Turn to Social Media for Communication

In the age of social media, it’s hard not to have your finger on the pulse of a situation. By following your airline on platforms such as Twitter, Instagram or Facebook, you can connect to your flight carrier quickly and follow the airline’s live updates (in fact, many airlines now offer notifications via Twitter). Airlines are speedy responders on social media, especially because it’s a public forum and they’d like to be viewed as responsive and fair by current and potential clients.

Be Ahead of the Game

If your flight is already canceled, you know you’re in for quite the ride in trying to figure out what to do next. Stay ahead of the curve for your next flight and make sure you thoroughly read the terms and conditions of your ticket so you can take precautionary measures before the next time your hit with weather delays and cancellations. For the next time you’re traveling in the midst of inclement weather and you see expected delays (and before you get to point where your stuck dumbstruck at the airport with a canceled flight), check with your airline and see if they are offering free rebookings in advance.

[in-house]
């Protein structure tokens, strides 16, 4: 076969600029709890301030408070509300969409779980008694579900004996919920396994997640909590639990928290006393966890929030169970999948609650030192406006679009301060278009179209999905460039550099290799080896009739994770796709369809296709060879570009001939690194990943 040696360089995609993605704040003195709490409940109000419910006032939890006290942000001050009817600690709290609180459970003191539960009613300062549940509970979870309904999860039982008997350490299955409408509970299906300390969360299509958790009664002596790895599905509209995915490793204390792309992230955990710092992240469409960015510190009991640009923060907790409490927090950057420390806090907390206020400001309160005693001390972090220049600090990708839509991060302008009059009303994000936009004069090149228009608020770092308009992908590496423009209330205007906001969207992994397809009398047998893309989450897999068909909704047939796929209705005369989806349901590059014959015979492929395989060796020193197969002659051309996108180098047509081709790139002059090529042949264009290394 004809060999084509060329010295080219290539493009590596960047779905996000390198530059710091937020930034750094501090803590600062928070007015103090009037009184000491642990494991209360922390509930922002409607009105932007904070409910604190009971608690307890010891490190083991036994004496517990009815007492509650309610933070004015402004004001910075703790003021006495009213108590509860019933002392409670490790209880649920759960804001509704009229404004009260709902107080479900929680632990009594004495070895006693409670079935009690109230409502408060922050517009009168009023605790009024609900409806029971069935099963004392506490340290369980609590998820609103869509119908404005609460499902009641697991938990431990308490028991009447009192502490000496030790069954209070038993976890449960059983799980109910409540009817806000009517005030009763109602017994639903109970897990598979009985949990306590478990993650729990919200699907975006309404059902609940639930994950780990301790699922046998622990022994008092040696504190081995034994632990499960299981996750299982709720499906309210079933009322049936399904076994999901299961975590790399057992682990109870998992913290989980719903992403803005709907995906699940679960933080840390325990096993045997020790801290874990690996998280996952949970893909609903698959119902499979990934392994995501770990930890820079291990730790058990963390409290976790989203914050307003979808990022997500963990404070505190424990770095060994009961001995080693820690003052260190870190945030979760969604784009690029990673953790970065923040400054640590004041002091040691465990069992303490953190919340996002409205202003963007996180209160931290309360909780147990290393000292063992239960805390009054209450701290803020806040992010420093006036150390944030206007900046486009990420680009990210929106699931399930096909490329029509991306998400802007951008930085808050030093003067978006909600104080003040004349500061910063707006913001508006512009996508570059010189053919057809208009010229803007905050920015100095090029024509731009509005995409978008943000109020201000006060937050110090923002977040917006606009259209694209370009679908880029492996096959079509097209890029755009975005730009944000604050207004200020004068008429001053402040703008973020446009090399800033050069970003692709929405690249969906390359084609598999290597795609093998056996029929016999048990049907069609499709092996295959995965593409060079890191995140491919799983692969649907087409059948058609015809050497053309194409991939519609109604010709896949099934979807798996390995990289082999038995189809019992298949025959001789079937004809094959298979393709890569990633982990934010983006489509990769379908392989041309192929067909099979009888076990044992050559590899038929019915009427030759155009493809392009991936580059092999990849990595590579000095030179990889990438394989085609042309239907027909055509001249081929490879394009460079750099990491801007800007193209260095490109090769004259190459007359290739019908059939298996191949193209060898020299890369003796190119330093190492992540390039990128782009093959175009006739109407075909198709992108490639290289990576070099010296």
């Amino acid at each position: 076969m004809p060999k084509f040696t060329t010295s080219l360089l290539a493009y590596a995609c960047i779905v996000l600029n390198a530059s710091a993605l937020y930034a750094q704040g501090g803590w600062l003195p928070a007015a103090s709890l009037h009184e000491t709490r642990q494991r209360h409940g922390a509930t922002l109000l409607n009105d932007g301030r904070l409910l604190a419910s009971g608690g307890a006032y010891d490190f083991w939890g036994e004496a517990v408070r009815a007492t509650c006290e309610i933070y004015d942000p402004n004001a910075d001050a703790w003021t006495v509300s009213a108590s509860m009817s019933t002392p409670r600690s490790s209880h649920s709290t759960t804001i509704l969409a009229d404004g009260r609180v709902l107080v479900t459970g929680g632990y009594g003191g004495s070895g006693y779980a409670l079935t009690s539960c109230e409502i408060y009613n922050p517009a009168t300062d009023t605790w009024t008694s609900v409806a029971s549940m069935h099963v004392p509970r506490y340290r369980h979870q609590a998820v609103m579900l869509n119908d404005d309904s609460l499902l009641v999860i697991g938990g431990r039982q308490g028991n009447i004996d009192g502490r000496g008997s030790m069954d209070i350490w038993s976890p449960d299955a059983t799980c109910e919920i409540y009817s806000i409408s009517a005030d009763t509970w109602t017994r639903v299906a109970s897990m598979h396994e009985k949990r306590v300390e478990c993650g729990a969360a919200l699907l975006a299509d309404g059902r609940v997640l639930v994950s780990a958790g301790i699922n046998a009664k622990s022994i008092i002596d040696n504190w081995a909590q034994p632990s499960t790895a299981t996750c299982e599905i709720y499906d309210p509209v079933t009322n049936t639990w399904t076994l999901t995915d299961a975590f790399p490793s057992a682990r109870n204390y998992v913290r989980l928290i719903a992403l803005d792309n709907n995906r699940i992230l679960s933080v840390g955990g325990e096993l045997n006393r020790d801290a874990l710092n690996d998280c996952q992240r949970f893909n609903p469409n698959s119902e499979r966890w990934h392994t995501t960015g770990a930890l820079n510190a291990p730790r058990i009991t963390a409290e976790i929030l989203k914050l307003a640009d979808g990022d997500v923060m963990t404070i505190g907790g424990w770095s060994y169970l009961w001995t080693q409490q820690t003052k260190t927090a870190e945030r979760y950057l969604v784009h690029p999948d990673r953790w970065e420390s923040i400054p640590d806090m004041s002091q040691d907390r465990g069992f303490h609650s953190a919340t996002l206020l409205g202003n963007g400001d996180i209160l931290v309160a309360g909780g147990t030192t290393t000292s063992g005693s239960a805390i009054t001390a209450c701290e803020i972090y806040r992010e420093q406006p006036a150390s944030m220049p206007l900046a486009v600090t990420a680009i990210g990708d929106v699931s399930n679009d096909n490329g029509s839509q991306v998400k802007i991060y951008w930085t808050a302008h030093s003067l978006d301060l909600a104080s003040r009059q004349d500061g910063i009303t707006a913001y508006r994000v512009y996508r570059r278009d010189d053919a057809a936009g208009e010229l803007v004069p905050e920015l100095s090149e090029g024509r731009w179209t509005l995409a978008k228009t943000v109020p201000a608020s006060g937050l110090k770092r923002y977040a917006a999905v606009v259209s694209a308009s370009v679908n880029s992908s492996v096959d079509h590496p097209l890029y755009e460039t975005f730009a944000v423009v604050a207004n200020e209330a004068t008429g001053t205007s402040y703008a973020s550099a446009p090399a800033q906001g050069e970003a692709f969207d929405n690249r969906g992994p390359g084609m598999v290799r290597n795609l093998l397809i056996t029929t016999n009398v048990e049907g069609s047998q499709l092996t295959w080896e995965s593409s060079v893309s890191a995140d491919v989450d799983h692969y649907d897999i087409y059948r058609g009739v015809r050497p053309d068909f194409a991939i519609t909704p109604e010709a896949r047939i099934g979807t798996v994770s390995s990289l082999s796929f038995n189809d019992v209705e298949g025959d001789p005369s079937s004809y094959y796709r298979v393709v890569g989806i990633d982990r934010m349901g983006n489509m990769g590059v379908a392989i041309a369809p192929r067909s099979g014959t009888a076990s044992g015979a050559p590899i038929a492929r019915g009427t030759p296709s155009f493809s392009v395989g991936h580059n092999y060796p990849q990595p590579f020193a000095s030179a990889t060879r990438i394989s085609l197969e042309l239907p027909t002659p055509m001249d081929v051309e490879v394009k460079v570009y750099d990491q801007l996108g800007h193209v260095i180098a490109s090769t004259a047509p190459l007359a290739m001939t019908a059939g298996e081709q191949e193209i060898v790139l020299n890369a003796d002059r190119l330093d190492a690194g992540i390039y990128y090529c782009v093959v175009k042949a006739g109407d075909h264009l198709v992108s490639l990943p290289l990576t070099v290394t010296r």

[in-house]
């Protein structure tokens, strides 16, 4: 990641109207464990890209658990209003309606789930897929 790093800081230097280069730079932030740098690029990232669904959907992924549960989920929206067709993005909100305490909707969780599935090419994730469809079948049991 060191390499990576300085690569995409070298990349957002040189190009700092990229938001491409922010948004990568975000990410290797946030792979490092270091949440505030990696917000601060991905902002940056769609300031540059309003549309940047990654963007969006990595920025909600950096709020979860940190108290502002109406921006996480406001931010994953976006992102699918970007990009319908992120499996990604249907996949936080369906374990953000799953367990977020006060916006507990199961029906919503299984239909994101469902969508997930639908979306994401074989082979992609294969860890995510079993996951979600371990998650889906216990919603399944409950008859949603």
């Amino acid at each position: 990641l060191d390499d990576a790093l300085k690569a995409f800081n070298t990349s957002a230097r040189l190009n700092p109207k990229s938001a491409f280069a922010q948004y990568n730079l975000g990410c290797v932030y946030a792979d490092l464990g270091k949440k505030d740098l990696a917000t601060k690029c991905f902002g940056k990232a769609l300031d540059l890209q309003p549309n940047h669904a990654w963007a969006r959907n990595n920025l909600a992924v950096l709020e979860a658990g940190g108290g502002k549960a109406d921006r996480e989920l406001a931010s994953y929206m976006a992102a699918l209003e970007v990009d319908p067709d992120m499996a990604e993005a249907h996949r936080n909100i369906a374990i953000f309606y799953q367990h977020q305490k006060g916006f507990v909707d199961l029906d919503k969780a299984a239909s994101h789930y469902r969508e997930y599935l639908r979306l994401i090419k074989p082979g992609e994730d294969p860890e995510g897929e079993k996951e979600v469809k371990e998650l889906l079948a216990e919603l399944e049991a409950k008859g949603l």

Have more questions about what happens when your flight is delayed due to weather? Ask away in the comments below!

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About The Author

Tasmiah Rashid

In a past life, Tasmiah was either a Bollywood actress, renowned ethnographer or master chef; no questions asked. In this one, she is a shower-singing, croissant enthusiast, who also writes content for Fareportal, in that order.